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Immersion. An illicit immersion in a pool I am not supposed to be in. I am struck by fear, of getting caught, of the deep end. It is entirely irrational but the best ones always are. I spend some time staring, sitting at the edge and watching the stillness.

Splashing at the surface I notice the change in temperature, sensation on skin. Liquid envelops and holds me. Usually I get into a pool and swim. I do not usually get to linger as long, do not have the space to dwell on the way it feels to stand, to move an arm or a leg this way or that. I notice the movement of the water under the pressure of my body. It’s chain reaction, it’s weight, how much motion is needed below the surface to break through and splash. The smoothness of it and the way it reflects light as it moves. I think maybe it is because I am scared that I notice these things more. I am more focussed, self conscious and aware of my surroundings. I think it is because it has neat mosaic tiling that I remember how light alters as it moves through water. Lines shift, curves form. This interests me and I stare at it again, making the water move with my arms, my legs. I try to capture what I can see with photographs but am not sure how accurately it can be done. I think of David Hockney’s paintings of swimming pools and wonder how long he sat looking at the movement in the water to be able to recreate it so convincingly.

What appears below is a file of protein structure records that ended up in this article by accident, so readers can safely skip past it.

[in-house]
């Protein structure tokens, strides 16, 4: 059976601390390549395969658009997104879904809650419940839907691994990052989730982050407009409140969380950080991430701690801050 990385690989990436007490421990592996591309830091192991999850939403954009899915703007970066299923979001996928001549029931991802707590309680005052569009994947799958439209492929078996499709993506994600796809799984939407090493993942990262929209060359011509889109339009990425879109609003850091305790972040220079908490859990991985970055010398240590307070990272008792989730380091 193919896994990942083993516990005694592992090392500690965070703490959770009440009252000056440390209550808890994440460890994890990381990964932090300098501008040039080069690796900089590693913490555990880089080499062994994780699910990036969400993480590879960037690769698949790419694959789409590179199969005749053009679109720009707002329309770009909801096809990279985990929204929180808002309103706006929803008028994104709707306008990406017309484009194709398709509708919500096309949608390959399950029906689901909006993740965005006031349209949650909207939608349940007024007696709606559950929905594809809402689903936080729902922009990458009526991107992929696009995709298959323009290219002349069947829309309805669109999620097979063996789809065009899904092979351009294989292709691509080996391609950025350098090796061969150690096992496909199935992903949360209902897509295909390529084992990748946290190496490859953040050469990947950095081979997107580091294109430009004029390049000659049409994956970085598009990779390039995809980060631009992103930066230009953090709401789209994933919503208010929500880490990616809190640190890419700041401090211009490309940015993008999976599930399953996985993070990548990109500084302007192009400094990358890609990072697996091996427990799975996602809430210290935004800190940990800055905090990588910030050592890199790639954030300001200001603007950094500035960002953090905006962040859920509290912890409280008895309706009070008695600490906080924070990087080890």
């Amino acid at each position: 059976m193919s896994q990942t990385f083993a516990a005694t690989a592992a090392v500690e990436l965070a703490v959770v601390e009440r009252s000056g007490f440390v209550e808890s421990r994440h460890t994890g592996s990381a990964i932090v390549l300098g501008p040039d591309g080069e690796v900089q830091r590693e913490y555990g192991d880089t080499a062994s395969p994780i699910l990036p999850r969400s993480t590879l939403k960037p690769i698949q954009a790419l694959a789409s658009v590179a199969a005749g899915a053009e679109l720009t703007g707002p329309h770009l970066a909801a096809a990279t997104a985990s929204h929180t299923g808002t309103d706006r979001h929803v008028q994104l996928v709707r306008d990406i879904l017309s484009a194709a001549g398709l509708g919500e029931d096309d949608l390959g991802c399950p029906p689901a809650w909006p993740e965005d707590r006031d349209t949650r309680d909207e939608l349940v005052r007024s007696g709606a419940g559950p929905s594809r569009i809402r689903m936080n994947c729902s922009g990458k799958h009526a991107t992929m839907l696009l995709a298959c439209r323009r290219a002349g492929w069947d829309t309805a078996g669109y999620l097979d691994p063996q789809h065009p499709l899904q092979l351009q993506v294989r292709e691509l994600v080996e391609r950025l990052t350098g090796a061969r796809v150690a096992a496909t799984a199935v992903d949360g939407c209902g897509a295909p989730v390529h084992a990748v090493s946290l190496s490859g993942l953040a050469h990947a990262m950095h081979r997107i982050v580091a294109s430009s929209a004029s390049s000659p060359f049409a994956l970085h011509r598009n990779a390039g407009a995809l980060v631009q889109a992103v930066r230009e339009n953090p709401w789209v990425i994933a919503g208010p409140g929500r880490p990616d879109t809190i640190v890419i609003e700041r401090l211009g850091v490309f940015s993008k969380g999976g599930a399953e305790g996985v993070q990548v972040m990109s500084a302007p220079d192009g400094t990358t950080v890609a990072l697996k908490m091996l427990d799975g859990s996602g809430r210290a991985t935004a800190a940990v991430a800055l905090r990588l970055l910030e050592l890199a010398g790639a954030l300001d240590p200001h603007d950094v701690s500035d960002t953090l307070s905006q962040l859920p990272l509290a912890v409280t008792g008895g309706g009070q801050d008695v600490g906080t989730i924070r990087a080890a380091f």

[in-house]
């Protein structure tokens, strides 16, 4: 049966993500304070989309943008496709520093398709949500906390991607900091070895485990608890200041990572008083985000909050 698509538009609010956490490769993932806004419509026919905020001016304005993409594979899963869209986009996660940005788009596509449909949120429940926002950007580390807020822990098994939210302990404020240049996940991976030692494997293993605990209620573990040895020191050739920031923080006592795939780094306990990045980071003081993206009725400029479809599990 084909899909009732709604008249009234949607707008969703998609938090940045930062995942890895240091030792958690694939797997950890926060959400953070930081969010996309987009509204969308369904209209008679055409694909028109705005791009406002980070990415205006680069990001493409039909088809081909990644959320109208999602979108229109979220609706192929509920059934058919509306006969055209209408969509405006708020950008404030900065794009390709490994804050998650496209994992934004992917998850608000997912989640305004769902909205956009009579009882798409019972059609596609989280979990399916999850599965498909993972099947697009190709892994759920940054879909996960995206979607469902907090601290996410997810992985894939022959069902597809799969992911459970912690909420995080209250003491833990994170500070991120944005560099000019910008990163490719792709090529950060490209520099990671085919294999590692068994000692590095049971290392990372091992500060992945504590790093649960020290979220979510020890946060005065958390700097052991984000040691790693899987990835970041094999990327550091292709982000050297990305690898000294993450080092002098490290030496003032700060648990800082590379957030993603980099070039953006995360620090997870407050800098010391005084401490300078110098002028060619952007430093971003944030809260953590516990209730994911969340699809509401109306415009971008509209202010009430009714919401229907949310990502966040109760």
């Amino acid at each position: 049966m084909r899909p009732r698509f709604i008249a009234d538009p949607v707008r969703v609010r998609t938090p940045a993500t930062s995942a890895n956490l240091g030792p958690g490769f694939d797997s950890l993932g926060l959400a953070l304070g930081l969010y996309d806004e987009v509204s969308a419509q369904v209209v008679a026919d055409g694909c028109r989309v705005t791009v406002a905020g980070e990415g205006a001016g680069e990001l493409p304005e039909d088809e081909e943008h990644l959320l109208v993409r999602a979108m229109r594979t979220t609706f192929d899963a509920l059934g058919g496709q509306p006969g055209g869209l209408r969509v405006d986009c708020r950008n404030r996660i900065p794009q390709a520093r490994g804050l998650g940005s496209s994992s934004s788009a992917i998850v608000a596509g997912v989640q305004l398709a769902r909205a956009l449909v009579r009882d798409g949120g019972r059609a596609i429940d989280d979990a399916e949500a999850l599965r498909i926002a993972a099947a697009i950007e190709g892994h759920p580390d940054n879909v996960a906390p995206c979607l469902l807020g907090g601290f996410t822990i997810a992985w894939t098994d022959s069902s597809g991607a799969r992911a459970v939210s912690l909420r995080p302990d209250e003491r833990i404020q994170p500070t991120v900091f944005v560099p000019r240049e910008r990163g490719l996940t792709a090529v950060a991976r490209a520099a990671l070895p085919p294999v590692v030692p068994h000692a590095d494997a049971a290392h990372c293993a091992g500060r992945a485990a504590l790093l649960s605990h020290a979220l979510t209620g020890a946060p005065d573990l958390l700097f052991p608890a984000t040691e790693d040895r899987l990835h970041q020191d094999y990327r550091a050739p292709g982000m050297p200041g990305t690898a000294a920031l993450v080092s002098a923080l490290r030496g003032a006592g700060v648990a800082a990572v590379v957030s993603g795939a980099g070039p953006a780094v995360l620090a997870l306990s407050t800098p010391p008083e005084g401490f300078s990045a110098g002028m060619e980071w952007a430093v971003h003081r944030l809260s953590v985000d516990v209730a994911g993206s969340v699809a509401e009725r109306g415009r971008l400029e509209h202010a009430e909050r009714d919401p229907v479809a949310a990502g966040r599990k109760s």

Surface tension, the boundary between liquid and gas. The space where things float, insects skate. Where reflections lie. The edge between above and below.

A still body of water cannot hide activity, even the slightest, when there is a disruption to its perfect surface. That smoothness of texture, there is almost nothing there until it’s in motion. This transforms the instant something penetrates.¬†Once shaken, the surface ruptures and ripples. A chain reaction of water droplets, like a Mexican wave, all the way to the edge. The surface alters the shapes below, creating new textures and lines. Edges can no longer be trusted as true.